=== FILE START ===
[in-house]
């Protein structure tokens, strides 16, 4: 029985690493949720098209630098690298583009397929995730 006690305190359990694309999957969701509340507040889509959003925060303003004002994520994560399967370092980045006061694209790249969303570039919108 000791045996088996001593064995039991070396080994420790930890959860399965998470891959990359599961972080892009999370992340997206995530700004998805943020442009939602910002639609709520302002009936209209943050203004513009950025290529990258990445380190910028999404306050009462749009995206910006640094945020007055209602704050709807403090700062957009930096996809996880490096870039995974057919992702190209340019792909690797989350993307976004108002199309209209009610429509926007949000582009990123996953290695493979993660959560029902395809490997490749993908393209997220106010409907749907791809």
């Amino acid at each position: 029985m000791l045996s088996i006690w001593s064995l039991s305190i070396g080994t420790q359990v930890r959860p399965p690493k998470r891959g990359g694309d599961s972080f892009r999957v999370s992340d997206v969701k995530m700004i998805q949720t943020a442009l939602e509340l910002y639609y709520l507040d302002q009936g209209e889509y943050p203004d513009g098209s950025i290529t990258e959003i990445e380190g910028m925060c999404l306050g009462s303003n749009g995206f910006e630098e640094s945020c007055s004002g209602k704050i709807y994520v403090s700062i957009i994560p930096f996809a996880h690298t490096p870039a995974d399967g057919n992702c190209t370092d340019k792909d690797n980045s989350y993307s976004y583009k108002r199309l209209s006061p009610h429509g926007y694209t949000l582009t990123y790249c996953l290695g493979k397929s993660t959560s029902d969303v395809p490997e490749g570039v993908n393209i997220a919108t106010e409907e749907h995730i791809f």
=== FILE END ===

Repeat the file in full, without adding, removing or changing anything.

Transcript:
[in-house]
């Protein structure tokens, strides 16, 4: 029985690493949720098209630098690298583009397929995730 006690305190359990694309999957969701509340507040889509959003925060303003004002994520994560399967370092980045006061694209790249969303570039919108 000791045996088996001593064995039991070396080994420790930890959860399965998470891959990359599961972080892009999370992340997206995530700004998805943020442009939602910002639609709520302002009936209209943050203004513009950025290529990258990445380190910028999404306050009462749009995206910006640094945020007055209602704050709807403090700062957009930096996809996880490096870039995974057919992702190209340019792909690797989350993307976004108002199309209209009610429509926007949000582009990123996953290695493979993660959560029902395809490997490749993908393209997220106010409907749907791809």
């Amino acid at each position: 029985m000791l045996s088996i006690w001593s064995l039991s305190i070396g080994t420790q359990v930890r959860p399965p690493k998470r891959g990359g694309d599961s972080f892009r999957v999370s992340d997206v969701k995530m700004i998805q949720t943020a442009l939602e509340l910002y639609y709520l507040d302002q009936g209209e889509y943050p203004d513009g098209s950025i290529t990258e959003i990445e380190g910028m925060c999404l306050g009462s303003n749009g995206f910006e630098e640094s945020c007055s004002g209602k704050i709807y994520v403090s700062i957009i994560p930096f996809a996880h690298t490096p870039a995974d399967g057919n992702c190209t370092d340019k792909d690797n980045s989350y993307s976004y583009k108002r199309l209209s006061p009610h429509g926007y694209t949000l582009t990123y790249c996953l290695g493979k397929s993660t959560s029902d969303v395809p490997e490749g570039v993908n393209i997220a919108t106010e409907e749907h995730i791809f």